What are we to make of the absurdity emerging from the Miami Herald, where an editor has apparently told his staff that they’d better not purchase tickets to political benefit concerts, because such activities will taint the sanctity of their news-gathering enterprise?
I’ve never understood the sort of journalistic code of ethics — now prevalent in many American newsrooms, particularly those owned by big corporate chains — that requires newspeople to pretend that they are not human beings with brains and beliefs and emotions and lives. The logic of these rules — that, for instance, forbid reporters from participating in political rallies or contributing to campaigns or otherwise behaving like normal, politically engaged citizens — seems to stem from fear. The editors and publishers who promulgate them are worried that, if critics of their institutions get hold of factual evidence that reporters actually hold their own opinions and beliefs, those critics will be able to argue that their news reports are biased. This is the sort of fear that drives executives insane, since — despite decades of effort — no American corporation has yet figured out how to find that ideal Employee With No Mind of His Own, and a newsroom is the last place you’d want to hire him, anyway.
This issue, of course, leads one deep into the swamp of the hoary debate over “journalistic objectivity.” Me, I can’t imagine how any thinking journalist or reader in 2004 can imagine that it’s possible for a reporter to so thoroughly suppress his individuality and experiences that he can provide an account of events that’s unshaped by who he is — or that, were it possible, such an account would be desirable. But others disagree, and in fact I hear the “lack of objectivity” charge today less often from journalists than from consumers of journalism, who have — sadly but understandably — taken the profession’s traditional avowal of objectivity at face value, and then become outraged at its failure to achieve that pristine state.
For clarity here, let’s distinguish between the unattainable standard of objectivity — a scientific absolute poised as subjectivity’s opposite — and the entirely attainable, and laudable, standards of fairness and accuracy and honesty and transparency that any journalist of good mind and heart will subscribe to. Fairness: If you’re presenting one side of a story, you owe it to your readers, your subjects and yourself to weigh the other side’s case. Accuracy: Observation should always trump preconception, and you just don’t publish something that you know is untrue, even if it helps make an argument you cherish. Honesty: You do your best to present the truth as you have witnessed it and understand it, knowing that your witness and understanding are shaped by who you are, yet also knowing that honesty will sometimes require you to report things that make you uncomfortable or call your own beliefs into question. Transparency: You do your best to avoid financial conflicts of interest, and where you have an unavoidable interest in a story you’re covering, you reveal it up front.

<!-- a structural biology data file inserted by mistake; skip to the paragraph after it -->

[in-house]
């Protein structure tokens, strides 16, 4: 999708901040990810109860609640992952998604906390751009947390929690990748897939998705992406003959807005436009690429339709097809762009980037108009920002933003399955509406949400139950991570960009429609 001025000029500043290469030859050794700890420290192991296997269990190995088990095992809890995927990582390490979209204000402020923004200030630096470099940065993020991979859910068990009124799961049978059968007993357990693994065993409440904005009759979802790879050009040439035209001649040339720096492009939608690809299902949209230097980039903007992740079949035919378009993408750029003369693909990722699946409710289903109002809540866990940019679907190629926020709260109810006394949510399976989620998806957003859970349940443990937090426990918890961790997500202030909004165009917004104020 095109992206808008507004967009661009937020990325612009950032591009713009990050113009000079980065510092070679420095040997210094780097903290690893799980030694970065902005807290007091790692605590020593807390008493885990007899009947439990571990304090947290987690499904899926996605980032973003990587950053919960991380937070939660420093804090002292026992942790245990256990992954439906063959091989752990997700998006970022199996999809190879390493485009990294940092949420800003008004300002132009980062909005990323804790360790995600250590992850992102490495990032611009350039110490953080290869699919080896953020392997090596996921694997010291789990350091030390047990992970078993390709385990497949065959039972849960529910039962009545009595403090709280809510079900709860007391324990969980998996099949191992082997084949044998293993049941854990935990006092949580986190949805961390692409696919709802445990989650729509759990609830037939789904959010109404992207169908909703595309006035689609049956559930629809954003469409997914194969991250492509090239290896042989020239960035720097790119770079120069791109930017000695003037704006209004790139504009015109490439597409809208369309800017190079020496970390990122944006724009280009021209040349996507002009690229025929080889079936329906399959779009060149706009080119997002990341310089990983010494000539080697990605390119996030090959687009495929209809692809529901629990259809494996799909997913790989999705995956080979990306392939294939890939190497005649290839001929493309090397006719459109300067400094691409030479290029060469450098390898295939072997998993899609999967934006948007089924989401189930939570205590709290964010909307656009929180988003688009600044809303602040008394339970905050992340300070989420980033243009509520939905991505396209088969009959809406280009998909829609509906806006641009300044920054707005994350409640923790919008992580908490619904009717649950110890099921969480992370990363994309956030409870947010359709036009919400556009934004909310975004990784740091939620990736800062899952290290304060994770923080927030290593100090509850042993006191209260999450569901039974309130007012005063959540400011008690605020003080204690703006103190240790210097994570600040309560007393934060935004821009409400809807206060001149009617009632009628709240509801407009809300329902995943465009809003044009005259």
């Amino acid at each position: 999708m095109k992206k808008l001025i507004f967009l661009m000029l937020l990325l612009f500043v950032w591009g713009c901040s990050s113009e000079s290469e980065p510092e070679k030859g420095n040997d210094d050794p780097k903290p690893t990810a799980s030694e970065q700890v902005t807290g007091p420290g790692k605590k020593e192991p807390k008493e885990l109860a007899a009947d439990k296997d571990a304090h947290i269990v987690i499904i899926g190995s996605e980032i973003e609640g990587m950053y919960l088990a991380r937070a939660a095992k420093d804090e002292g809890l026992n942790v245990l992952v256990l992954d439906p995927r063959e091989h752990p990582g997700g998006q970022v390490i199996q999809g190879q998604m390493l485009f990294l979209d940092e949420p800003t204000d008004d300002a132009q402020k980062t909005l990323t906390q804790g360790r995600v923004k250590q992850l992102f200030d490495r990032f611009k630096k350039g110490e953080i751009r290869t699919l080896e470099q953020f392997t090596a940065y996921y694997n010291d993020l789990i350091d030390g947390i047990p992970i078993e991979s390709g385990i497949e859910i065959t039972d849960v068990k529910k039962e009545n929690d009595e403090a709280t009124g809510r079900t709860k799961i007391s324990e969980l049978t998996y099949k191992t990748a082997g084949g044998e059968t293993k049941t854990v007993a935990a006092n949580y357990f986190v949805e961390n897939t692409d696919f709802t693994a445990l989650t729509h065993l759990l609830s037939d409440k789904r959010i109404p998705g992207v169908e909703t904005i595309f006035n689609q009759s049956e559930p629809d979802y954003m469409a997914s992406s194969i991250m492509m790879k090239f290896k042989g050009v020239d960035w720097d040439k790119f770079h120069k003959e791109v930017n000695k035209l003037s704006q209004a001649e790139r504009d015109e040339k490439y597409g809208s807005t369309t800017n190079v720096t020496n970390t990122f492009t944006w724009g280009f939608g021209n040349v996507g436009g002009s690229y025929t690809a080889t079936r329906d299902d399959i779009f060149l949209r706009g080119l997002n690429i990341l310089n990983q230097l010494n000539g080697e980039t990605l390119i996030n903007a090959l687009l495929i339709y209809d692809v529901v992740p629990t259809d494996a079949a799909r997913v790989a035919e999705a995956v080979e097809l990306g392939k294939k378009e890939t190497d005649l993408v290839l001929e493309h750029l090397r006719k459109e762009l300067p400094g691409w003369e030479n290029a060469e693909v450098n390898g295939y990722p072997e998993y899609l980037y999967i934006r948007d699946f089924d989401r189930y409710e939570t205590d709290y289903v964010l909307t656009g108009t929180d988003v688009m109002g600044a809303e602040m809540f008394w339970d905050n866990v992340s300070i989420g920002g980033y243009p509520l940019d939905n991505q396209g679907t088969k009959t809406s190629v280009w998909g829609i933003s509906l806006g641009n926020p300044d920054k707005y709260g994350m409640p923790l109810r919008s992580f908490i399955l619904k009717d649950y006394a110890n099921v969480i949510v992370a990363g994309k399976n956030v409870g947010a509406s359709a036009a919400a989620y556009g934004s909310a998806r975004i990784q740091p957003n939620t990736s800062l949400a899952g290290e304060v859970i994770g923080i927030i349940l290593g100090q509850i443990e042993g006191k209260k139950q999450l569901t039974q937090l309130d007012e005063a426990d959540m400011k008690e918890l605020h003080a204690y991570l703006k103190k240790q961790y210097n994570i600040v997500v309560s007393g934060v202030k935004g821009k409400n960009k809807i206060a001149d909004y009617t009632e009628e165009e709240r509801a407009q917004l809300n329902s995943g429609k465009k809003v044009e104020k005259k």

These principles seem so simple and obvious to me after a quarter century of writing and editing that when I read something like these words from the Miami Herald memo, my eyes roll: “As you know and understand, it is improper for independent journalists — which we are — to engage in partisan politics or to advocate for political causes. In this case, buying a ticket to any of these events is tantamount to making a political contribution, which is prohibited by the newsroom’s Guidelines on Ethics.”
Where to begin here? Note how the newspaper has revised the concept of conflict of interest — which should apply to situations where an individual can improperly gain material benefit in the course of pursuing her professional responsibilities — and turned it into a stricture demanding that all reporters neuter their civic selves.
Sure, any “Guideline on Ethics” ought to forbid journalists accepting contributions (i.e., bribes) from politicians — that’s a conflict of interest! But if you accept the logic that a reporter contributing to a political campaign constitutes a conflict of interest, you really can’t avoid insisting that the reporter, um, not vote, either.
If you believe that a reporter who contributes to a political campaign can’t write about politics, you’ve set an all-consuming trap for the entire journalistic enterprise. Your rule will keep widening its net: If buying a ticket to a political benefit is verboten, since the money from the benefit will end up in a campaign’s coffers, then the reporter should carefully refrain as well from buying a movie ticket from any studio that has used its profits to make any sort of political contribution. For that matter, better stay away from buying any product from any corporation that has chosen to give dough to any candidate. If you pay taxes, you’d better think twice about writing about any arm of the government to which you’ve contributed. And so on.
It’s hopeless; the Herald’s staff might as well take vows of poverty, chastity and silence — and leave their paper’s columns blank. (Meanwhile, of course, these corporate codes of ethics never seem to apply any strictures to the folks who own the papers — and who have far more substantial interests that tend to be far more conflicted.)
Alternately, American journalism’s managerial class could accept that reporters are people with lives — and that their best bet at salvaging their profession is to start from that point, rather than desperately run from it. The vitality of the blogosphere offers one hopeful sign: here’s a model of journalism that rests on a foundation of openness, individuality and participation. But the Miami Herald’s code of ethics probably bans blogging, too.